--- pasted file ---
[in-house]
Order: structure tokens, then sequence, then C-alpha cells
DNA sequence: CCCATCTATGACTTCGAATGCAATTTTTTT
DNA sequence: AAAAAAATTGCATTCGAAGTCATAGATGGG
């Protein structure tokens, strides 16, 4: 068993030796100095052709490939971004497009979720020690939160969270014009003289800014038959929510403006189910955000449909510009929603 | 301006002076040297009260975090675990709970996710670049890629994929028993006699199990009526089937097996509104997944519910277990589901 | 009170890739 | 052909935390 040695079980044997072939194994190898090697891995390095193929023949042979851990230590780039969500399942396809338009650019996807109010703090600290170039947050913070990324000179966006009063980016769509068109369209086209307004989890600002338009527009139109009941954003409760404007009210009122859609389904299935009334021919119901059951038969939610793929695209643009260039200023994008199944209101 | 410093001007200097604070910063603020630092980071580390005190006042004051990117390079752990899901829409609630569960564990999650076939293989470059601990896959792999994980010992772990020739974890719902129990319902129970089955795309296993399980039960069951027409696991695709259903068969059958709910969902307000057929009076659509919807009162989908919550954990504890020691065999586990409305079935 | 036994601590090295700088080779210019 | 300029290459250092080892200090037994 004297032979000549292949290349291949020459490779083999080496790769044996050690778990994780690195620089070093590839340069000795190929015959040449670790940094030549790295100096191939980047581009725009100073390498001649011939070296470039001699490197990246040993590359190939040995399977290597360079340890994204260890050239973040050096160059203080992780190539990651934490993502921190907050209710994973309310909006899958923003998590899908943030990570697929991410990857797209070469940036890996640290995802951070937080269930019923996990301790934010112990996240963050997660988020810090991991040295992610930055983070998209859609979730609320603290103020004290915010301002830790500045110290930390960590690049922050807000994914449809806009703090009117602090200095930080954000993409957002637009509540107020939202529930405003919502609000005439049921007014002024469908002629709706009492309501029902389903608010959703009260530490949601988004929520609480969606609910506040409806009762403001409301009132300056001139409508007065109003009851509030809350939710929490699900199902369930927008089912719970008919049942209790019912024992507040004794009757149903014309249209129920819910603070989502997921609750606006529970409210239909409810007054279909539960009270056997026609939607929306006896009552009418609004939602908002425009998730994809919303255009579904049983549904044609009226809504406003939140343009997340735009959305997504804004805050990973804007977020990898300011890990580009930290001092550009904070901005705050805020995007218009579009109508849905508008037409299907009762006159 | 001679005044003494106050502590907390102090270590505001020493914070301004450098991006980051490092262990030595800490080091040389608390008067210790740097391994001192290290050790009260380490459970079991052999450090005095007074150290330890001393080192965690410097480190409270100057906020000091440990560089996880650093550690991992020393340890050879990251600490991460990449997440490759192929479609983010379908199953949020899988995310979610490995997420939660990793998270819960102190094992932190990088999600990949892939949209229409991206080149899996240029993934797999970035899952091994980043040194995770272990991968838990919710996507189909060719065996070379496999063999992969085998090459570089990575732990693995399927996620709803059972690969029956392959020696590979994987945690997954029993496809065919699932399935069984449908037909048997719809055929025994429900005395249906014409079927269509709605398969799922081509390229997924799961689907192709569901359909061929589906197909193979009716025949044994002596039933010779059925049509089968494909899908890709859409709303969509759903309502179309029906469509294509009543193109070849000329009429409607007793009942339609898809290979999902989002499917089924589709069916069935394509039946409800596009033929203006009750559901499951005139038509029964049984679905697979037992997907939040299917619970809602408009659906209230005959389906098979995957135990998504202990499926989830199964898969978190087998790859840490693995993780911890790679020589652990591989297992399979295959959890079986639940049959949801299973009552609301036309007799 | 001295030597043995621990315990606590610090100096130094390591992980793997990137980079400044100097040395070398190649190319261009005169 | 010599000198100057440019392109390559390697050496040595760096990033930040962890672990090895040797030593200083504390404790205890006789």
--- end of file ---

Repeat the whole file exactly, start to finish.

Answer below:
[in-house]
Order: structure tokens, then sequence, then C-alpha cells
DNA sequence: CCCATCTATGACTTCGAATGCAATTTTTTT
DNA sequence: AAAAAAATTGCATTCGAAGTCATAGATGGG
């Protein structure tokens, strides 16, 4: 068993030796100095052709490939971004497009979720020690939160969270014009003289800014038959929510403006189910955000449909510009929603 | 301006002076040297009260975090675990709970996710670049890629994929028993006699199990009526089937097996509104997944519910277990589901 | 009170890739 | 052909935390 040695079980044997072939194994190898090697891995390095193929023949042979851990230590780039969500399942396809338009650019996807109010703090600290170039947050913070990324000179966006009063980016769509068109369209086209307004989890600002338009527009139109009941954003409760404007009210009122859609389904299935009334021919119901059951038969939610793929695209643009260039200023994008199944209101 | 410093001007200097604070910063603020630092980071580390005190006042004051990117390079752990899901829409609630569960564990999650076939293989470059601990896959792999994980010992772990020739974890719902129990319902129970089955795309296993399980039960069951027409696991695709259903068969059958709910969902307000057929009076659509919807009162989908919550954990504890020691065999586990409305079935 | 036994601590090295700088080779210019 | 300029290459250092080892200090037994 004297032979000549292949290349291949020459490779083999080496790769044996050690778990994780690195620089070093590839340069000795190929015959040449670790940094030549790295100096191939980047581009725009100073390498001649011939070296470039001699490197990246040993590359190939040995399977290597360079340890994204260890050239973040050096160059203080992780190539990651934490993502921190907050209710994973309310909006899958923003998590899908943030990570697929991410990857797209070469940036890996640290995802951070937080269930019923996990301790934010112990996240963050997660988020810090991991040295992610930055983070998209859609979730609320603290103020004290915010301002830790500045110290930390960590690049922050807000994914449809806009703090009117602090200095930080954000993409957002637009509540107020939202529930405003919502609000005439049921007014002024469908002629709706009492309501029902389903608010959703009260530490949601988004929520609480969606609910506040409806009762403001409301009132300056001139409508007065109003009851509030809350939710929490699900199902369930927008089912719970008919049942209790019912024992507040004794009757149903014309249209129920819910603070989502997921609750606006529970409210239909409810007054279909539960009270056997026609939607929306006896009552009418609004939602908002425009998730994809919303255009579904049983549904044609009226809504406003939140343009997340735009959305997504804004805050990973804007977020990898300011890990580009930290001092550009904070901005705050805020995007218009579009109508849905508008037409299907009762006159 | 001679005044003494106050502590907390102090270590505001020493914070301004450098991006980051490092262990030595800490080091040389608390008067210790740097391994001192290290050790009260380490459970079991052999450090005095007074150290330890001393080192965690410097480190409270100057906020000091440990560089996880650093550690991992020393340890050879990251600490991460990449997440490759192929479609983010379908199953949020899988995310979610490995997420939660990793998270819960102190094992932190990088999600990949892939949209229409991206080149899996240029993934797999970035899952091994980043040194995770272990991968838990919710996507189909060719065996070379496999063999992969085998090459570089990575732990693995399927996620709803059972690969029956392959020696590979994987945690997954029993496809065919699932399935069984449908037909048997719809055929025994429900005395249906014409079927269509709605398969799922081509390229997924799961689907192709569901359909061929589906197909193979009716025949044994002596039933010779059925049509089968494909899908890709859409709303969509759903309502179309029906469509294509009543193109070849000329009429409607007793009942339609898809290979999902989002499917089924589709069916069935394509039946409800596009033929203006009750559901499951005139038509029964049984679905697979037992997907939040299917619970809602408009659906209230005959389906098979995957135990998504202990499926989830199964898969978190087998790859840490693995993780911890790679020589652990591989297992399979295959959890079986639940049959949801299973009552609301036309007799 | 001295030597043995621990315990606590610090100096130094390591992980793997990137980079400044100097040395070398190649190319261009005169 | 010599000198100057440019392109390559390697050496040595760096990033930040962890672990090895040797030593200083504390404790205890006789």